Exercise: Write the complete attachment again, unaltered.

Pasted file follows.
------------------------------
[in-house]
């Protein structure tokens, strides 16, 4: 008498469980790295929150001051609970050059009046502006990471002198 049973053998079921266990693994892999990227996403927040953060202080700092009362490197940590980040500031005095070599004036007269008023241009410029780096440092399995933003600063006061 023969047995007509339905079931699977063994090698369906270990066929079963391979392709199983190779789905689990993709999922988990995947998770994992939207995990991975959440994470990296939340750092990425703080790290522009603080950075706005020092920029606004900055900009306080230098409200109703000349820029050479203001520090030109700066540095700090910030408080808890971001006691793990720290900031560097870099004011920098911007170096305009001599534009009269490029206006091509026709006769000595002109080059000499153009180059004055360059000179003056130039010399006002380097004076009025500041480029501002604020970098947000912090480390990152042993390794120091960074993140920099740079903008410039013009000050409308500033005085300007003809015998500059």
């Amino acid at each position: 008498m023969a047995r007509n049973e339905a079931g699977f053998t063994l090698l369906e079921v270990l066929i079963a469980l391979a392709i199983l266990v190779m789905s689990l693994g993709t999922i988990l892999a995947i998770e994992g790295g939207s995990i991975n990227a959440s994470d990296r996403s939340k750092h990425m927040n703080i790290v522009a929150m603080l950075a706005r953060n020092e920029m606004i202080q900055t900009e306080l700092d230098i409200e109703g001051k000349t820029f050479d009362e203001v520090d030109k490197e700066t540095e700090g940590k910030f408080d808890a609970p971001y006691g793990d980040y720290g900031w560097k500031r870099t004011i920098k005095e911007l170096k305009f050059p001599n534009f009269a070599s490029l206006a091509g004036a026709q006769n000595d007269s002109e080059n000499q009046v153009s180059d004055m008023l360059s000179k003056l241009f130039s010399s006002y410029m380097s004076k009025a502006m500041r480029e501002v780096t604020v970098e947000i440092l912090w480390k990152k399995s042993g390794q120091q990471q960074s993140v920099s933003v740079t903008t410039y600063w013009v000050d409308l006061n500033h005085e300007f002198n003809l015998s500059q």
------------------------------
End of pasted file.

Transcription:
[in-house]
């Protein structure tokens, strides 16, 4: 008498469980790295929150001051609970050059009046502006990471002198 049973053998079921266990693994892999990227996403927040953060202080700092009362490197940590980040500031005095070599004036007269008023241009410029780096440092399995933003600063006061 023969047995007509339905079931699977063994090698369906270990066929079963391979392709199983190779789905689990993709999922988990995947998770994992939207995990991975959440994470990296939340750092990425703080790290522009603080950075706005020092920029606004900055900009306080230098409200109703000349820029050479203001520090030109700066540095700090910030408080808890971001006691793990720290900031560097870099004011920098911007170096305009001599534009009269490029206006091509026709006769000595002109080059000499153009180059004055360059000179003056130039010399006002380097004076009025500041480029501002604020970098947000912090480390990152042993390794120091960074993140920099740079903008410039013009000050409308500033005085300007003809015998500059």
């Amino acid at each position: 008498m023969a047995r007509n049973e339905a079931g699977f053998t063994l090698l369906e079921v270990l066929i079963a469980l391979a392709i199983l266990v190779m789905s689990l693994g993709t999922i988990l892999a995947i998770e994992g790295g939207s995990i991975n990227a959440s994470d990296r996403s939340k750092h990425m927040n703080i790290v522009a929150m603080l950075a706005r953060n020092e920029m606004i202080q900055t900009e306080l700092d230098i409200e109703g001051k000349t820029f050479d009362e203001v520090d030109k490197e700066t540095e700090g940590k910030f408080d808890a609970p971001y006691g793990d980040y720290g900031w560097k500031r870099t004011i920098k005095e911007l170096k305009f050059p001599n534009f009269a070599s490029l206006a091509g004036a026709q006769n000595d007269s002109e080059n000499q009046v153009s180059d004055m008023l360059s000179k003056l241009f130039s010399s006002y410029m380097s004076k009025a502006m500041r480029e501002v780096t604020v970098e947000i440092l912090w480390k990152k399995s042993g390794q120091q990471q960074s993140v920099s933003v740079t903008t410039y600063w013009v000050d409308l006061n500033h005085e300007f002198n003809l015998s500059q």